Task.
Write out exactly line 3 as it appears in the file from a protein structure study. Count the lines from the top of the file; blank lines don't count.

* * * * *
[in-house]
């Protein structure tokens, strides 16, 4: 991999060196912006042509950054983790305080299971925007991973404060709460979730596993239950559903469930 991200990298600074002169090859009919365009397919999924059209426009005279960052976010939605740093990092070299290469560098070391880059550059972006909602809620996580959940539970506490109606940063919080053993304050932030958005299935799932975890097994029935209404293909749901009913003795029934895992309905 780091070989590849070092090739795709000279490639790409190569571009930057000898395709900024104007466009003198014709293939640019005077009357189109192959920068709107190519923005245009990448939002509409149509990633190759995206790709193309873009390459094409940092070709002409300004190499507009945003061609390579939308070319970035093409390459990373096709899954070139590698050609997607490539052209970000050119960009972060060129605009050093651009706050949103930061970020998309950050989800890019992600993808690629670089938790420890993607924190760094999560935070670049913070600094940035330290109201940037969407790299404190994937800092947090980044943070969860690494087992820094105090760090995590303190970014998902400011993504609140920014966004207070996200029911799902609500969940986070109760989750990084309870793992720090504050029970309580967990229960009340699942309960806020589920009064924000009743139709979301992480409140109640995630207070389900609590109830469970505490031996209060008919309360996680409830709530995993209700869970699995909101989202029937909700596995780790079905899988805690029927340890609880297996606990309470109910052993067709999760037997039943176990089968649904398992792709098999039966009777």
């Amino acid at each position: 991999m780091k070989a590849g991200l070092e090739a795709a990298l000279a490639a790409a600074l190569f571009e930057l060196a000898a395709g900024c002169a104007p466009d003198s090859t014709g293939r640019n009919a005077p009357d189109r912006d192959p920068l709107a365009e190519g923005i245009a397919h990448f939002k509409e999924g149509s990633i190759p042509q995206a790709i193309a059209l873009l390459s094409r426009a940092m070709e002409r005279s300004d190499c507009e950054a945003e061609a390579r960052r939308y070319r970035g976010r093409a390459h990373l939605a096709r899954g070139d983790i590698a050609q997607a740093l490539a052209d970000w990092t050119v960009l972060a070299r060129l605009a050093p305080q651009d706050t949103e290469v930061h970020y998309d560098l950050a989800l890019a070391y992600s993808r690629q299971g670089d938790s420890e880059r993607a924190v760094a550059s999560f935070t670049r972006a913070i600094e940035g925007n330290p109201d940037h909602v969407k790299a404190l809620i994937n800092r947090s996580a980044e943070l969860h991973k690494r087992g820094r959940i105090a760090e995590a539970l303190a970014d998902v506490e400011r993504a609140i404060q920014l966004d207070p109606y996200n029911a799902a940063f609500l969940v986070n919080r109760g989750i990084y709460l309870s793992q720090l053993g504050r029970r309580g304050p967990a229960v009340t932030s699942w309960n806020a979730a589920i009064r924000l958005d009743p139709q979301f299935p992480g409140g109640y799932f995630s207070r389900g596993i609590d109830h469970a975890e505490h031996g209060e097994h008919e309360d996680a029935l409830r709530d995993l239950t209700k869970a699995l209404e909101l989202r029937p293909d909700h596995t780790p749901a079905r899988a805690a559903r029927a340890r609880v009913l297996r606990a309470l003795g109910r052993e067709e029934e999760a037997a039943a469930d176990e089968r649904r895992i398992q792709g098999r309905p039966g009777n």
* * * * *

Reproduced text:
């Amino acid at each position: 991999m780091k070989a590849g991200l070092e090739a795709a990298l000279a490639a790409a600074l190569f571009e930057l060196a000898a395709g900024c002169a104007p466009d003198s090859t014709g293939r640019n009919a005077p009357d189109r912006d192959p920068l709107a365009e190519g923005i245009a397919h990448f939002k509409e999924g149509s990633i190759p042509q995206a790709i193309a059209l873009l390459s094409r426009a940092m070709e002409r005279s300004d190499c507009e950054a945003e061609a390579r960052r939308y070319r970035g976010r093409a390459h990373l939605a096709r899954g070139d983790i590698a050609q997607a740093l490539a052209d970000w990092t050119v960009l972060a070299r060129l605009a050093p305080q651009d706050t949103e290469v930061h970020y998309d560098l950050a989800l890019a070391y992600s993808r690629q299971g670089d938790s420890e880059r993607a924190v760094a550059s999560f935070t670049r972006a913070i600094e940035g925007n330290p109201d940037h909602v969407k790299a404190l809620i994937n800092r947090s996580a980044e943070l969860h991973k690494r087992g820094r959940i105090a760090e995590a539970l303190a970014d998902v506490e400011r993504a609140i404060q920014l966004d207070p109606y996200n029911a799902a940063f609500l969940v986070n919080r109760g989750i990084y709460l309870s793992q720090l053993g504050r029970r309580g304050p967990a229960v009340t932030s699942w309960n806020a979730a589920i009064r924000l958005d009743p139709q979301f299935p992480g409140g109640y799932f995630s207070r389900g596993i609590d109830h469970a975890e505490h031996g209060e097994h008919e309360d996680a029935l409830r709530d995993l239950t209700k869970a699995l209404e909101l989202r029937p293909d909700h596995t780790p749901a079905r899988a805690a559903r029927a340890r609880v009913l297996r606990a309470l003795g109910r052993e067709e029934e999760a037997a039943a469930d176990e089968r649904r895992i398992q792709g098999r309905p039966g009777n």